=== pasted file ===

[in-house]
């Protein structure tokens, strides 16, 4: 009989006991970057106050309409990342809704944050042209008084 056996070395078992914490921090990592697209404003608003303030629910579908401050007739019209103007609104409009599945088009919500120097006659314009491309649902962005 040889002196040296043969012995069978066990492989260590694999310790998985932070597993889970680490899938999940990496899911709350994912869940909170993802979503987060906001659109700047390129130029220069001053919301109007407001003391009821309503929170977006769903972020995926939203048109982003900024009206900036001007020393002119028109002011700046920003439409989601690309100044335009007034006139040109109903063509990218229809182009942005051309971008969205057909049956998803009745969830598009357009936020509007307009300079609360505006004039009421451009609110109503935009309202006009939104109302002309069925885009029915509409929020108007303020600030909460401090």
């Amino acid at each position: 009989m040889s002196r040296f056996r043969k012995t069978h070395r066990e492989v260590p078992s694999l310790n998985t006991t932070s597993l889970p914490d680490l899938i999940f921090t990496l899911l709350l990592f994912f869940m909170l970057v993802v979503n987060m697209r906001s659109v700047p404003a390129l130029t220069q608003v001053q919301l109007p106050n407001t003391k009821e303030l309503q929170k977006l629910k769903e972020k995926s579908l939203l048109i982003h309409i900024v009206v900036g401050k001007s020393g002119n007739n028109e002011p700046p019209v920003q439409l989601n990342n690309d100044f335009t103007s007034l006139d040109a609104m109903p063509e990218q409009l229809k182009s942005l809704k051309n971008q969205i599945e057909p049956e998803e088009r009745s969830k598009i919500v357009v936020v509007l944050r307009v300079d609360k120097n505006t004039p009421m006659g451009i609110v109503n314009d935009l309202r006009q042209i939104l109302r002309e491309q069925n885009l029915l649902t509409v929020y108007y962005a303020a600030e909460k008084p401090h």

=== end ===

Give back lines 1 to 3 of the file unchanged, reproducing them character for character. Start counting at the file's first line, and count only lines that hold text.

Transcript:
[in-house]
């Protein structure tokens, strides 16, 4: 009989006991970057106050309409990342809704944050042209008084 056996070395078992914490921090990592697209404003608003303030629910579908401050007739019209103007609104409009599945088009919500120097006659314009491309649902962005 040889002196040296043969012995069978066990492989260590694999310790998985932070597993889970680490899938999940990496899911709350994912869940909170993802979503987060906001659109700047390129130029220069001053919301109007407001003391009821309503929170977006769903972020995926939203048109982003900024009206900036001007020393002119028109002011700046920003439409989601690309100044335009007034006139040109109903063509990218229809182009942005051309971008969205057909049956998803009745969830598009357009936020509007307009300079609360505006004039009421451009609110109503935009309202006009939104109302002309069925885009029915509409929020108007303020600030909460401090």
């Amino acid at each position: 009989m040889s002196r040296f056996r043969k012995t069978h070395r066990e492989v260590p078992s694999l310790n998985t006991t932070s597993l889970p914490d680490l899938i999940f921090t990496l899911l709350l990592f994912f869940m909170l970057v993802v979503n987060m697209r906001s659109v700047p404003a390129l130029t220069q608003v001053q919301l109007p106050n407001t003391k009821e303030l309503q929170k977006l629910k769903e972020k995926s579908l939203l048109i982003h309409i900024v009206v900036g401050k001007s020393g002119n007739n028109e002011p700046p019209v920003q439409l989601n990342n690309d100044f335009t103007s007034l006139d040109a609104m109903p063509e990218q409009l229809k182009s942005l809704k051309n971008q969205i599945e057909p049956e998803e088009r009745s969830k598009i919500v357009v936020v509007l944050r307009v300079d609360k120097n505006t004039p009421m006659g451009i609110v109503n314009d935009l309202r006009q042209i939104l109302r002309e491309q069925n885009l029915l649902t509409v929020y108007y962005a303020a600030e909460k008084p401090h």